Bong County Representative Prince Moye has admitted to signing “several blank checks” in connection to the controversial US$1.2 million allegedly remitted to the House of Representatives for Oil and Gas Law consultation that was held across the nation by lawmakers.
Liberia’s Anti-Corruption Commission (LACC) announced that it has launched an investigation into US$1.2 million allegedly provided by the National Oil Company of Liberia (NOCAL) to the House of Representatives for the financing of a Nationwide Consultation on the draft Oil and Gas law at the time.
Deputy House Speaker Hans Barchue, who presided over the nationwide consultation, has since announced that his committee received US$900,000 thereby rubbishing LACC’s probe of investigating US$1.2 million allegedly received by him (Barchue).
He pointed accusing fingers at the chief financial officers of the House, Representatives Emmanuel Nuquay and Prince Moye, of Margibi and Bong counties, respectively.
However, in reaction to the Deputy Speaker’s claims, Moye and Nuquay appeared on a local talk show defending their respective roles.
Moye proudly told the Liberian people that, as co-chair of the Ways, Means and Finance Committee, he was aware of the financial transaction but never participated in any.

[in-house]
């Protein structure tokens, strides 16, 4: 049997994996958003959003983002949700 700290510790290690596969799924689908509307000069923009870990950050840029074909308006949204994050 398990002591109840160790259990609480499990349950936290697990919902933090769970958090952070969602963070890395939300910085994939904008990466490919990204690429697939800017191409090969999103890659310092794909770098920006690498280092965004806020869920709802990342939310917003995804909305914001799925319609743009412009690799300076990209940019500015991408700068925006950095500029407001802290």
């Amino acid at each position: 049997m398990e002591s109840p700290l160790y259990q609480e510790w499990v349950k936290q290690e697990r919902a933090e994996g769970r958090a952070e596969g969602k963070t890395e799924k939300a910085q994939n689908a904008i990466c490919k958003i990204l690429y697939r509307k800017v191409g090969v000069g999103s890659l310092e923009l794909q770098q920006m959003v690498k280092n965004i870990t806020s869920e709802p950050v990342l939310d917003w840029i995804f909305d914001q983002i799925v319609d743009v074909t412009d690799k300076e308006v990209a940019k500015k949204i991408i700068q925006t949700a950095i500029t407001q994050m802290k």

According to the rules of the House, only the Chairman and Co-chair of the Ways, Means and Finance Committee, including the comptroller, are signatories to the account of the House.
Nuquay, who was chairman during the period under review, denied ever signing checks relative to the transaction, but maintained that US$1.2 million was negotiated with NOCAL by Deputy Speaker Barchue.
As chairman, Nuquay admitted to having full knowledge of the US$1.2 million but declared that he’s not aware of the expenditure part of the money.
Even though Nuquay’s committee superintends financial issues at the House, the consultation was presided over by Deputy Speaker Barchue and, as such, “the entire fund was directed to the Deputy Speaker and I was never involved,” Nuquay has maintained.
For his part, Representative Moye admitted to being in charge of financial matters after his boss (Nuquay) lost the confidence with leadership.
He maintained that most of the checks met his consent before disbursement but he cannot account for the money in but rather the Deputy Speaker.
“I signed several blank checks and left them in care of the comptroller before my departure to the United States,” Moye asserted.
He added that all financial transaction executed by his office, “was done based on instructions from the Speaker or Deputy.”
Political commentators believe that this latest case of financial malpractices reignite the discussion of auditing the entire Legislature.
They also believe that Moye’s admittance to signing “several blank checks” is a sign of ineptitude on his part and must be investigated for the “motive behind his action.”